Aurelien Chen is a French architect and building engineer, with 15 years of experience in China. .An installation by Aurelien Chen recreating an ethereal and abstract version of a traditional Chinese landscape. Above all else, this installation is a landmark placed by the roadside to draw the attention to the entrance of the Dragon Mountain Natural site (Zhulong Shan), a typical example of « Shanshui » traditional Chinese landscape composed by mountains, forest, clouds and water. There are three different sequences of approach and just as many levels of perception in this installation. While approaching the site from the street, a vibrant mountain composed by 200 inox poles subtly appears in the distance. With speed, the poles become a single surface and the effects created by the different materials composing the poles reveal the shape of a new mountain.
How would you evaluate Dragon Mountain landmark pavilion in the context of art and public architecture? Can you describe your design as ‘sculptural’ ?
As an architect with 15 years of experience in China, I had the opportunity to design and work on many “public buildings” (museums, theaters, etc.)
Architectural design answers to specific functions, it is a design of space(s) that people will use and in which people will move. We create a space for people.
I was asked to design a landmark: clients were expecting a sculpture, something static that visitors would just look at in a passive way. But my experience as an architect has taught me to push the limits of the clients’ requests. The landmark becomes an installation, a space in which the visitors can live not only a unique architectural experience, but also an artistic and a landscape one.
I think that in general architectural design is somehow sculptural. I would say especially in the case of China, not only because the architectural design is often based on an architectural gesture, but also because there is a different approach to mass, in contrast to Western architecture which tends to be as lighter as possible, minimal and above else functional.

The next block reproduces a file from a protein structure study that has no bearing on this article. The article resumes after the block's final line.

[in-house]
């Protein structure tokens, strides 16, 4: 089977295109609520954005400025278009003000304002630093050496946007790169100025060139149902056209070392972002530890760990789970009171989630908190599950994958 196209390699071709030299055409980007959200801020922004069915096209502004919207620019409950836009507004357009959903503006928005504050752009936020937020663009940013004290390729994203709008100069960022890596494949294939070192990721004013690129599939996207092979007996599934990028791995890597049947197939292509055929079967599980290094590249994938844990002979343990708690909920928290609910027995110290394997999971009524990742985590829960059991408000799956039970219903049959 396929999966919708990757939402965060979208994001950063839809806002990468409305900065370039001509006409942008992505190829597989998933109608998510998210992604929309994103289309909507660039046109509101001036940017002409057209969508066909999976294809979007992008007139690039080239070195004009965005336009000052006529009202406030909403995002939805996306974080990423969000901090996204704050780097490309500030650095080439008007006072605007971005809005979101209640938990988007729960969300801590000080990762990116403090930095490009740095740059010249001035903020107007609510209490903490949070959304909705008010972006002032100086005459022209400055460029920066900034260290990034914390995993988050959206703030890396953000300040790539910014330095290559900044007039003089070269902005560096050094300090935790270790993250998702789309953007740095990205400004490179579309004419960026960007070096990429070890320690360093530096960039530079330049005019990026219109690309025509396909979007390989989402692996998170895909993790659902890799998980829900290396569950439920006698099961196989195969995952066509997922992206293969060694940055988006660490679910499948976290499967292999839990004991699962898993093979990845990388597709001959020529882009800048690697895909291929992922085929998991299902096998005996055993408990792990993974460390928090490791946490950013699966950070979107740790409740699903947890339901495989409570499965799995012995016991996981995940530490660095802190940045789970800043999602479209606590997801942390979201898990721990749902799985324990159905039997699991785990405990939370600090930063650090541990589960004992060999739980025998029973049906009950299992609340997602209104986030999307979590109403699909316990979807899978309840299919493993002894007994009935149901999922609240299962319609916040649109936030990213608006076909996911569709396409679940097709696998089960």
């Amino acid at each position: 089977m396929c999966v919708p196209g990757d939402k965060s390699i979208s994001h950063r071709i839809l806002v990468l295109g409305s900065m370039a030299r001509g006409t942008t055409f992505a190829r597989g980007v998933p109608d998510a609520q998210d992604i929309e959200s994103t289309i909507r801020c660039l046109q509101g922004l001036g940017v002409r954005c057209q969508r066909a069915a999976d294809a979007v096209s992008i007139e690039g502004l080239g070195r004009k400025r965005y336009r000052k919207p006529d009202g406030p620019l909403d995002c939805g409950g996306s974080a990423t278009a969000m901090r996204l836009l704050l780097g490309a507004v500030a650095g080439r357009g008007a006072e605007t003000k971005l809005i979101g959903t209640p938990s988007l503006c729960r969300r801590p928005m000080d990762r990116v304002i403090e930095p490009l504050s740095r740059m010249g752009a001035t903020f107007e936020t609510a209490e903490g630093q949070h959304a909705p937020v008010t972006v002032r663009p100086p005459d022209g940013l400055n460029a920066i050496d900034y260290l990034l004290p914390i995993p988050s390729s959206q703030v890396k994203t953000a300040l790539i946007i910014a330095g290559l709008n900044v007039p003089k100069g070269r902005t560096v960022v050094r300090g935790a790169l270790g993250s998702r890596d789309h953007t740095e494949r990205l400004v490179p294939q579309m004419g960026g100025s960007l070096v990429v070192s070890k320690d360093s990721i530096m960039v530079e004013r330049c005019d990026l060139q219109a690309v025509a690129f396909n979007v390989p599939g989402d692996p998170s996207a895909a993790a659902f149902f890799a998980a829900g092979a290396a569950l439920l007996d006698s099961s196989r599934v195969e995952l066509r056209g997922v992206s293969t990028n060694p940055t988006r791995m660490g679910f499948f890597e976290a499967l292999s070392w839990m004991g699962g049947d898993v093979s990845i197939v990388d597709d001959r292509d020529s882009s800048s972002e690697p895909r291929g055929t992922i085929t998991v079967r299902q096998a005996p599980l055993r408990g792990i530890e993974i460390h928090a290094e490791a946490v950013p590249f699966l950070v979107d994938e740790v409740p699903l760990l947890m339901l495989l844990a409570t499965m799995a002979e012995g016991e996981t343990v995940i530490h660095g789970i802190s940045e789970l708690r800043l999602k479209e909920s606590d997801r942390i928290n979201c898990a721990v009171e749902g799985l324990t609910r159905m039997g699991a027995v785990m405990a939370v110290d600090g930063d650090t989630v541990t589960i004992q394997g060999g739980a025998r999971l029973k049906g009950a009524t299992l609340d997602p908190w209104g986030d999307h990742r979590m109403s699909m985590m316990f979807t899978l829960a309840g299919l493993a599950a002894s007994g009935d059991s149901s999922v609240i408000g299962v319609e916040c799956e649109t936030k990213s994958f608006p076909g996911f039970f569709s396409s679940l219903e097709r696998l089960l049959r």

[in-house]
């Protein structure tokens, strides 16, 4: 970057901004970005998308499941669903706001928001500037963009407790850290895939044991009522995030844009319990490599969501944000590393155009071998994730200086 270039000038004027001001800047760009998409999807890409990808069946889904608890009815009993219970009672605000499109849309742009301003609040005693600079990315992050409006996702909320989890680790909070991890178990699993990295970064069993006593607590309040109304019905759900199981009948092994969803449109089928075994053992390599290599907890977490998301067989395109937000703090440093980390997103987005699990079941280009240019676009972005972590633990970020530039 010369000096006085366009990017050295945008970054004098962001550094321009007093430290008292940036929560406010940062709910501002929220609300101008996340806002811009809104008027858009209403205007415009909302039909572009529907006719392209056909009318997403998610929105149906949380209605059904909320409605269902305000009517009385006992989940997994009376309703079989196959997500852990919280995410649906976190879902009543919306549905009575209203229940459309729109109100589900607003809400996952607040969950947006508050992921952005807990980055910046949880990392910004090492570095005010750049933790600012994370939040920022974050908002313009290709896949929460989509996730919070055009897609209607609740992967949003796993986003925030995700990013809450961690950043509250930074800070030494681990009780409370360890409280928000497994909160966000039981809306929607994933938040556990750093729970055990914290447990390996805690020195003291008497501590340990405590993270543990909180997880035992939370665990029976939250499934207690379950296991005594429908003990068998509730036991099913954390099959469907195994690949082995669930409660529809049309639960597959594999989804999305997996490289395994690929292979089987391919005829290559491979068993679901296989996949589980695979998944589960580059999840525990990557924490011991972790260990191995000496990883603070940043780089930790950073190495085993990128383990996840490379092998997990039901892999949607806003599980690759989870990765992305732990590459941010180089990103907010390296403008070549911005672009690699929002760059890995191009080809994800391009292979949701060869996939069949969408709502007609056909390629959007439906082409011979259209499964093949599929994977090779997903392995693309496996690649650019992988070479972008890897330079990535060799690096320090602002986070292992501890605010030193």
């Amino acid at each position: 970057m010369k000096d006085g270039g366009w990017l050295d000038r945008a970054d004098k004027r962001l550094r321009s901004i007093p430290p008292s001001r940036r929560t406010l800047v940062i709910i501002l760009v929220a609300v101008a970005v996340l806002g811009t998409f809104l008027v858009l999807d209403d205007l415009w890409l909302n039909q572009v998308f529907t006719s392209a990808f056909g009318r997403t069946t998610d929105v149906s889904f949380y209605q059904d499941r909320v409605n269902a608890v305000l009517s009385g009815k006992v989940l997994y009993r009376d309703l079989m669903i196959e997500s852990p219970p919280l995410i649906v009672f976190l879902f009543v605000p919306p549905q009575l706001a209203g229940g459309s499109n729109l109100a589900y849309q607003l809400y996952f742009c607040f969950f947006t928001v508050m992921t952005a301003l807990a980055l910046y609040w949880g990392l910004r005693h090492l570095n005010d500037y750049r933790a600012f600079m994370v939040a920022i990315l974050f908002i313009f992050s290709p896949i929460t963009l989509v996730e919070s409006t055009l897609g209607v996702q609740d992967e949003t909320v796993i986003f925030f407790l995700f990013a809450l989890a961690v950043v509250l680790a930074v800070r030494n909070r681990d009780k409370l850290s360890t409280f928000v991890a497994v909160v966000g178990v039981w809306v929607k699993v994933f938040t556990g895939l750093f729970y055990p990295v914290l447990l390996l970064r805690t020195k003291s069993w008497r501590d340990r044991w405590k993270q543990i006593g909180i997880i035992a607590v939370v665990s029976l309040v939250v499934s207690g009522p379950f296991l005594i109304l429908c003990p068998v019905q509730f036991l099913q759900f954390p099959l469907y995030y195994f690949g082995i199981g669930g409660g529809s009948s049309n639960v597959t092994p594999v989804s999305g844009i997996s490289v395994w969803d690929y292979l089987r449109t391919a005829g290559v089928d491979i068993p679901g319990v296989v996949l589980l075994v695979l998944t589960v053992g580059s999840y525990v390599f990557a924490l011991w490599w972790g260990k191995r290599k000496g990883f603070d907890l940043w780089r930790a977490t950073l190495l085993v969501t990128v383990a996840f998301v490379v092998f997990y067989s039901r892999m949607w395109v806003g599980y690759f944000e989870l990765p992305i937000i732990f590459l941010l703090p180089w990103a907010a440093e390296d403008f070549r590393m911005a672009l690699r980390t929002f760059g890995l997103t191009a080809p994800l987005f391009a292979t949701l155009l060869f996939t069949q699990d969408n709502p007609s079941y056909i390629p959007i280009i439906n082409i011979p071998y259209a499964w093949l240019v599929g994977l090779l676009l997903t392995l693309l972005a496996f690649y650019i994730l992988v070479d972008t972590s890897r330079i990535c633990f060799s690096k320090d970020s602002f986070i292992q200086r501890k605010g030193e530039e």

I consider this project as sculpture, architecture and landscape at the same time. These three aspects can be more or less dominant according to the different scales of perception. From afar, the viewer percieves a sculpture vibrant with light; while approaching we start to percieve a place, an architectural space integrated in the landscape; and finally he/she discovers and experiences a miniature landscape.
What is the context between your project’s choice of materials and its location in the Dragon Mountain Natural area?
I had previously designed the main gate and tourist center at the South entrance of the Dragon Mountain Natural Site. It was delicately integrated in the surrounding natural site using traditional and local materials (stone, wood, bamboo, concrete).
One year after, I was asked to design a landmark for the North gate, the client asked for something radically different, definitely contemporary. However its design should still evoke the elements of the traditional Chinese mountain landscape: mountain, water, clouds, trees.
There is a dialogue between these two projects, they are opposite and yet they complete each other, just like the unity of opposites of Yin and Yang.
In these two projects, mass answers to lightness. Stones are cemented together, poles are separated one from another. The general shape, a mountain, is identical for both projects and it is clearly traced and easily guessed by the viewer.
Stones keep men with their feet on the ground, poles rise up towards the sky.
Pure and light white answers to the mass of yellow stones.
Stainless steel, polished or mirrored, reflects the movements around.
What is the effect you wanted to make on urban life with the artistic miniature you created?
It’s a contrast with the adjacent road. To speed, to the pragmatism of fast movement, I counterpoise a poetic experience, a temporal and spatial pause. A moment of calm and reflection on the elements composing chinese traditional landscape.
How did you interpret the concept of ‘time’ that you included in your design for different periods of a day?
The site is located in a non urbanized area, with almost no density, just beside a road. The images of cars passing by are reflected over the poles, they disappear behind the poles and reappear between the gaps. Inside the installation there is an opposite temporality. A slow temporality marked by the shadows of the poles, aligned like in a solar clock, and also by the lighting effects created by the rays of sunlight passing through the perforations of the artificial clouds placed on top of the poles.
At night there is no street light in the surrounding area. Instead of illuminating the installation in a passive way, I preferred to create a luminous object that glows of its own accord. The top part of the poles is perforated, the source of light is placed right inside the poles. This vibrant light outlines the shape of a mountain, the randomized perforations create thousands of stars matching the stars in the night sky over Zhulongshan.
Interview: Özlem Kan